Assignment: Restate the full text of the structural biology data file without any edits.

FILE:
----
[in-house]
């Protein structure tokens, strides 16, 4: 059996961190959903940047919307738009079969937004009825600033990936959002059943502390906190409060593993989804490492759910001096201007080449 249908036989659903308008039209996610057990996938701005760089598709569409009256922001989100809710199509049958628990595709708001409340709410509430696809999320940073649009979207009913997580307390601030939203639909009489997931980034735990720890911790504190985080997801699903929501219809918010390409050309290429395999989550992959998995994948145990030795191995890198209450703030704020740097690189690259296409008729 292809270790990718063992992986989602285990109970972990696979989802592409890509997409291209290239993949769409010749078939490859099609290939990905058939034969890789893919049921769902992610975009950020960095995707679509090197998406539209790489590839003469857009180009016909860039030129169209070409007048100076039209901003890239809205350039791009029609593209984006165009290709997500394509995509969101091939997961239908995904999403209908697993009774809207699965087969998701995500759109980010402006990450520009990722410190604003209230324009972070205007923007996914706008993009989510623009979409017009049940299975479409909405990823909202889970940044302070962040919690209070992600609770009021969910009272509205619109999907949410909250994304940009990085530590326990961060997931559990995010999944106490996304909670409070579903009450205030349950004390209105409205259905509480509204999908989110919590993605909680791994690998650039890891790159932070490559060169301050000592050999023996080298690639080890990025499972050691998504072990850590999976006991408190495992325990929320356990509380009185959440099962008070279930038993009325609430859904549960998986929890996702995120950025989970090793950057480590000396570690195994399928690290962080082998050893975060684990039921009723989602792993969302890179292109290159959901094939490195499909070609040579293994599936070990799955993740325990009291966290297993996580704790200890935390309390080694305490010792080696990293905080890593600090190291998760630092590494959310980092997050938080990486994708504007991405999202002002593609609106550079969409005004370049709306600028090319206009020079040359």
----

[in-house]
């Protein structure tokens, strides 16, 4: 059996961190959903940047919307738009079969937004009825600033990936959002059943502390906190409060593993989804490492759910001096201007080449 249908036989659903308008039209996610057990996938701005760089598709569409009256922001989100809710199509049958628990595709708001409340709410509430696809999320940073649009979207009913997580307390601030939203639909009489997931980034735990720890911790504190985080997801699903929501219809918010390409050309290429395999989550992959998995994948145990030795191995890198209450703030704020740097690189690259296409008729 292809270790990718063992992986989602285990109970972990696979989802592409890509997409291209290239993949769409010749078939490859099609290939990905058939034969890789893919049921769902992610975009950020960095995707679509090197998406539209790489590839003469857009180009016909860039030129169209070409007048100076039209901003890239809205350039791009029609593209984006165009290709997500394509995509969101091939997961239908995904999403209908697993009774809207699965087969998701995500759109980010402006990450520009990722410190604003209230324009972070205007923007996914706008993009989510623009979409017009049940299975479409909405990823909202889970940044302070962040919690209070992600609770009021969910009272509205619109999907949410909250994304940009990085530590326990961060997931559990995010999944106490996304909670409070579903009450205030349950004390209105409205259905509480509204999908989110919590993605909680791994690998650039890891790159932070490559060169301050000592050999023996080298690639080890990025499972050691998504072990850590999976006991408190495992325990929320356990509380009185959440099962008070279930038993009325609430859904549960998986929890996702995120950025989970090793950057480590000396570690195994399928690290962080082998050893975060684990039921009723989602792993969302890179292109290159959901094939490195499909070609040579293994599936070990799955993740325990009291966290297993996580704790200890935390309390080694305490010792080696990293905080890593600090190291998760630092590494959310980092997050938080990486994708504007991405999202002002593609609106550079969409005004370049709306600028090319206009020079040359």